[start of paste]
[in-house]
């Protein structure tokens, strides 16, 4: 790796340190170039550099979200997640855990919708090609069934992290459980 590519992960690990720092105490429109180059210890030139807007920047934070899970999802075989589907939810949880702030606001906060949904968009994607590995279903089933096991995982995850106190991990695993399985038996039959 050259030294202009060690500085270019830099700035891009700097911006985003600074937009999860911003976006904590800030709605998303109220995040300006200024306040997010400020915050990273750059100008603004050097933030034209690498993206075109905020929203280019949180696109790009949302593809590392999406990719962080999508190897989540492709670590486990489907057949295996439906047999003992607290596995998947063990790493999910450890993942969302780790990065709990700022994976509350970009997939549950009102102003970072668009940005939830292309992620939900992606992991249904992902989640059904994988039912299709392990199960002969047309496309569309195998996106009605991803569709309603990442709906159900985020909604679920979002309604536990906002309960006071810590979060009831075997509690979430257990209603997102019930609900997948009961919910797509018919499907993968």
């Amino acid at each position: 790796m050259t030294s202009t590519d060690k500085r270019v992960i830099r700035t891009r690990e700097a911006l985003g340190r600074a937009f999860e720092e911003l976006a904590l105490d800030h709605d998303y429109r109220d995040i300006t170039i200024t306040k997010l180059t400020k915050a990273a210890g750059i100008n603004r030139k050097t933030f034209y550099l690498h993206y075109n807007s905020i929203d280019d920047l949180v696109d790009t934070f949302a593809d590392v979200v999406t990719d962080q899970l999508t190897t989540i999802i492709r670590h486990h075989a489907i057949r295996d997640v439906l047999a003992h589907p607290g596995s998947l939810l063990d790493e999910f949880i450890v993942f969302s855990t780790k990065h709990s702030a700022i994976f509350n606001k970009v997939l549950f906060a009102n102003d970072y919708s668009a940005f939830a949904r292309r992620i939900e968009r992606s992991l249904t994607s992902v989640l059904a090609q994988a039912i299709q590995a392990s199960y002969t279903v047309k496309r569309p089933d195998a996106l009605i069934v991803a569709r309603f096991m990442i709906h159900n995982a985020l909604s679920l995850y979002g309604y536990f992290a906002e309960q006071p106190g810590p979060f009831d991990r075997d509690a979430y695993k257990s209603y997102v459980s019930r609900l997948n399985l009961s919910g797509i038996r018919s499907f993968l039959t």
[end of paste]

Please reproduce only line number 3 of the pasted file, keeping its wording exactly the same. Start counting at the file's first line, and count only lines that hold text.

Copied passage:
């Amino acid at each position: 790796m050259t030294s202009t590519d060690k500085r270019v992960i830099r700035t891009r690990e700097a911006l985003g340190r600074a937009f999860e720092e911003l976006a904590l105490d800030h709605d998303y429109r109220d995040i300006t170039i200024t306040k997010l180059t400020k915050a990273a210890g750059i100008n603004r030139k050097t933030f034209y550099l690498h993206y075109n807007s905020i929203d280019d920047l949180v696109d790009t934070f949302a593809d590392v979200v999406t990719d962080q899970l999508t190897t989540i999802i492709r670590h486990h075989a489907i057949r295996d997640v439906l047999a003992h589907p607290g596995s998947l939810l063990d790493e999910f949880i450890v993942f969302s855990t780790k990065h709990s702030a700022i994976f509350n606001k970009v997939l549950f906060a009102n102003d970072y919708s668009a940005f939830a949904r292309r992620i939900e968009r992606s992991l249904t994607s992902v989640l059904a090609q994988a039912i299709q590995a392990s199960y002969t279903v047309k496309r569309p089933d195998a996106l009605i069934v991803a569709r309603f096991m990442i709906h159900n995982a985020l909604s679920l995850y979002g309604y536990f992290a906002e309960q006071p106190g810590p979060f009831d991990r075997d509690a979430y695993k257990s209603y997102v459980s019930r609900l997948n399985l009961s919910g797509i038996r018919s499907f993968l039959t």